March on Washington Jade Triplett

August 28, 1963, 200,000 to 300,000 people of all races gathered outside of the White House and had a peaceful protest. Martin Luther King Jr. and many other important Civil Rights leaders helped lead the protestors. These protestors tried to bring peoples attention to the issues that African Americans faced like social and political injustice. In many ways was this day was historical and has helped demonstrate the Civil Rights Movement. Celebrities showed up and even supported the protest. Many celebrities even helped entertain the marchers. The March on Washington was peaceful which helped people share there beliefs with others.

Martin Luther King Jr. gave his famous "I have a dream" speech outside of the White House to the many protestors that marched along side him. In the speech he addressed how he wants to have equal rights and that is why he became an activist.

200,000 to 300,000 people stood outside the White House and protested. They aimed for voting rights, no more segregation in public schools, equal jobs, full employment, etc. This protest helped them get the rights that wanted and needed. After this march, there were many more to try to achieve there goal of equality.

Famous singers Bob Dylan and Joan Baez showed up at the protest and sang for the protestors. They showed there support and hoped that it would help influence others to do the same. Many other celebrities showed up too, some just marched and others entertained.

At the end of the day in Washington, John F Kennedy invited the Civil Right leaders into the White House to meet. Before the march, the Kennedy Administration tried to get the march cancelled many times but when it didn't work John F Kennedy told people he knew that the march had to be successful. The Kennedy Administration was afraid if there was violence at this March that the Civil Rights Act that JFK had just introduced wouldn't get passed.

Womens Rights

January 21st, 2017 there was a worldwide protest regarding women's rights. Many people went to state capitals and the White House, the nation's capital, to protest. There were all ages, races, and genders helping protest. About 500,000 people showed up in Washington but it was estimated that about 5 million people participated worldwide. There were 408 known protests in the US and 161 in other countries.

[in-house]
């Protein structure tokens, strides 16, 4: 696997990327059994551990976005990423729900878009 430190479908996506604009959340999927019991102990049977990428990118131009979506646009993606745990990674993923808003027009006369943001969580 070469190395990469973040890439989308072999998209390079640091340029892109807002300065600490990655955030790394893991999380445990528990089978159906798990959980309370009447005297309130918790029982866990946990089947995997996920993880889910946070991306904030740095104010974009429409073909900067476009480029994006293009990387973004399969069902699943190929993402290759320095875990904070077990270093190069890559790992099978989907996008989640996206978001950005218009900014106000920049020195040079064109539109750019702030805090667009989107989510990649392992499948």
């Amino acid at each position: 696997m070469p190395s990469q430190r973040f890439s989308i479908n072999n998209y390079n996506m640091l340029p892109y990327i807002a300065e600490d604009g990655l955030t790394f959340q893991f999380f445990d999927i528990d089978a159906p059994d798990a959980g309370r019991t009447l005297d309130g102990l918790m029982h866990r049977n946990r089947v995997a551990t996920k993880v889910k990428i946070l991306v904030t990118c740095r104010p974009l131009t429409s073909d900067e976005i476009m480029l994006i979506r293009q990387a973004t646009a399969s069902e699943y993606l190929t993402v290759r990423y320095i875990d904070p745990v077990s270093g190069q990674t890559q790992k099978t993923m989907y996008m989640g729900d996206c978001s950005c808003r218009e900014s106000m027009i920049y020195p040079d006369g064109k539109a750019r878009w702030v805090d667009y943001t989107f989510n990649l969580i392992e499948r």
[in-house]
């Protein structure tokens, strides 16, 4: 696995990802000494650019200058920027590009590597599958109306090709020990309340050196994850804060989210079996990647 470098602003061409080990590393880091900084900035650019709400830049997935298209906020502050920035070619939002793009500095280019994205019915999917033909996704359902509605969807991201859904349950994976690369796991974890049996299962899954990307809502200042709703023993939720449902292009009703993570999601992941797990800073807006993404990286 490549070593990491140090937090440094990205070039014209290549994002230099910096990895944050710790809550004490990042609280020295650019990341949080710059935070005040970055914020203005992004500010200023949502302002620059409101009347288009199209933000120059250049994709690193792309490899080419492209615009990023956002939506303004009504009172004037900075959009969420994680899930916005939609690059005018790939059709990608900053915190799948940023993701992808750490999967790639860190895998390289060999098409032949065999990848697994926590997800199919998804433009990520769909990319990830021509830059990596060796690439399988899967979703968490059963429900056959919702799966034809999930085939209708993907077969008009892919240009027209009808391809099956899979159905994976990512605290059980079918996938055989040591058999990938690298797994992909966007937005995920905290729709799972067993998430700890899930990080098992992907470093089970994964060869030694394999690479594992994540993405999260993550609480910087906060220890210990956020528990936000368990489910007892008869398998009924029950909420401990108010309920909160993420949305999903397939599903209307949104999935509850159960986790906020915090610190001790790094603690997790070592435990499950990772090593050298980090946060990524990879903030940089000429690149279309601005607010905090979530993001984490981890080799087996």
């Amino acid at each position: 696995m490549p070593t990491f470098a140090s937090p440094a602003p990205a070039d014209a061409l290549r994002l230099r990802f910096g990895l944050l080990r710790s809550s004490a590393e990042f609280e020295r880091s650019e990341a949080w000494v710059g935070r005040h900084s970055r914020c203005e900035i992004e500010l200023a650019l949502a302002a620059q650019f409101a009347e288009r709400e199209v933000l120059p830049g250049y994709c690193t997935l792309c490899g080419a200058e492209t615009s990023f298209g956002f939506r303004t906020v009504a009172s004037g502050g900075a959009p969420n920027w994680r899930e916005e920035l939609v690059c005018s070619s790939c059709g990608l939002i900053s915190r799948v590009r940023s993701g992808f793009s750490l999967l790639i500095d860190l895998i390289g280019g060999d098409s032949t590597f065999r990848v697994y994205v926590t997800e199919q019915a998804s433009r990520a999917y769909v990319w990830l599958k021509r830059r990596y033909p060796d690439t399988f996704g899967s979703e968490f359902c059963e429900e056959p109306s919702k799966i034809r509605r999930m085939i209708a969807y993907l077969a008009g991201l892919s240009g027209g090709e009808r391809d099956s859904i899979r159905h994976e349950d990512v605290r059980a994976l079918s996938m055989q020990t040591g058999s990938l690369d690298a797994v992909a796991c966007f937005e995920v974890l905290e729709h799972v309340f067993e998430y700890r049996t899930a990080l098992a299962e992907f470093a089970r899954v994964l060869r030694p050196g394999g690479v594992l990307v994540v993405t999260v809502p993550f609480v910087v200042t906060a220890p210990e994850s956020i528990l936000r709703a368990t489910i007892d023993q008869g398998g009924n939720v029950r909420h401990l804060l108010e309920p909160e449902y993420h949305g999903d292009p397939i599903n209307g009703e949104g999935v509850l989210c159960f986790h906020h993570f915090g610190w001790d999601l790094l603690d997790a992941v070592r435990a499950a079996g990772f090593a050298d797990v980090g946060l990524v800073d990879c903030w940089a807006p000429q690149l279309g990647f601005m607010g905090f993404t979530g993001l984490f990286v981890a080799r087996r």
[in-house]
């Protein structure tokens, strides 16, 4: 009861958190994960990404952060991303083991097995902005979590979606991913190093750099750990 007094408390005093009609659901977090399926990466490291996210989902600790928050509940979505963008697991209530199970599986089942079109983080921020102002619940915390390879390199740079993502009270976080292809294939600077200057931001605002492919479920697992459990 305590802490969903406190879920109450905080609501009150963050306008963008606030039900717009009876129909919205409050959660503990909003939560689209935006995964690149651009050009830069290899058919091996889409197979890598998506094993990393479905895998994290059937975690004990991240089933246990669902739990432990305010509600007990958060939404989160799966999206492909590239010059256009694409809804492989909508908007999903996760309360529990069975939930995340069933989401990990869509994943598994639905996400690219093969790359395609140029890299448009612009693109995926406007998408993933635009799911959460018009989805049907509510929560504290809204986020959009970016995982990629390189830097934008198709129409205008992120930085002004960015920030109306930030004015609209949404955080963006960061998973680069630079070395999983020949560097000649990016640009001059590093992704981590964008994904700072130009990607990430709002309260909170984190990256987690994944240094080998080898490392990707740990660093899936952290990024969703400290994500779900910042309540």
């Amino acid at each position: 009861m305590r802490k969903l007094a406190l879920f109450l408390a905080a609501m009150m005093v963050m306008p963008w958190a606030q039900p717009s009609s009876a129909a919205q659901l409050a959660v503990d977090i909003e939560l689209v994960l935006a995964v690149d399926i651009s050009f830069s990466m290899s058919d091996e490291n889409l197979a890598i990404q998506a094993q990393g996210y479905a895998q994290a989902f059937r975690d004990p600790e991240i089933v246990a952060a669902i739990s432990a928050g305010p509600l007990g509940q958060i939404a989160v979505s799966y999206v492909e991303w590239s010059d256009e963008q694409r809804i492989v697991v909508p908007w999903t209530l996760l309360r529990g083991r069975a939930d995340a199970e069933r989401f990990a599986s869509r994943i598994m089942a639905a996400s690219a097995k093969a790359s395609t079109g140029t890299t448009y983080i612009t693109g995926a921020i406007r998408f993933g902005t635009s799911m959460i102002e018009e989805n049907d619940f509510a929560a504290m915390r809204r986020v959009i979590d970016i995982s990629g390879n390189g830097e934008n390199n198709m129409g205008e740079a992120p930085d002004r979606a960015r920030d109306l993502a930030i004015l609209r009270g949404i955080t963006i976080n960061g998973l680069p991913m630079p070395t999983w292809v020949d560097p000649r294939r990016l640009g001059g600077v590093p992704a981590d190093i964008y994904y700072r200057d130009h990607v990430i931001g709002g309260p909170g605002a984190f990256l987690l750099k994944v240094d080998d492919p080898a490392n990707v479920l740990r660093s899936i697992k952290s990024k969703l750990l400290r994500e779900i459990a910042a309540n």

Trumps sexist comments through out his presidential campaign angered people. They used the things he said to help protest, this helped the people unaware of the type of things Trump say become alert.

There is a gender wage gap in the United States and it is a big issue that women are trying to overcome. This protest was partly about the wage gap, but also about Trump's negative comments about women, as well as how woman are treated. Women are trying to gain the last part of equality that is deserved.

Many celebrities joined the march and some even sang. Scarlet Johansson gave a speech in Washington along with a few other celebrities. James franco, Miley Cyrus, Cher, Alicia Keys and many other celebrities joined fellow protestors on the street with signs encouraging women's rights. Having celebrities at the marches helped bring good media. It helped encourage many to participate.

There were a lot of similarities in the March in 1963 and 2017. Both marches had a similar purpose of gaining equality and getting equal pay. There were many supporters from all groups and a big turn out. The location in 1963 was the same as in 2017. Although there were many similarities, there were a few differences within the group of people that the protest was for and the era. Differences aside, both protests had an impact on the people that supported the marches and that the people that didn't support it.


March on Washington Fast Facts. (2016, August 13). Retrieved April 26, 2017, from

Celebrities on the move in Women's March 2017. (2017, January 24). Retrieved April 26, 2017, from

Sabga, P. (2017, January 22). Why women marched on Washington. Retrieved April 26, 2017, from

Matthews, D. (2013, August 28). Kennedy White House jitters ahead of 1963 March on Washington - Retrieved April 26, 2017, from

Report Abuse

If you feel that this video content violates the Adobe Terms of Use, you may report this content by filling out this quick form.

To report a Copyright Violation, please follow Section 17 in the Terms of Use.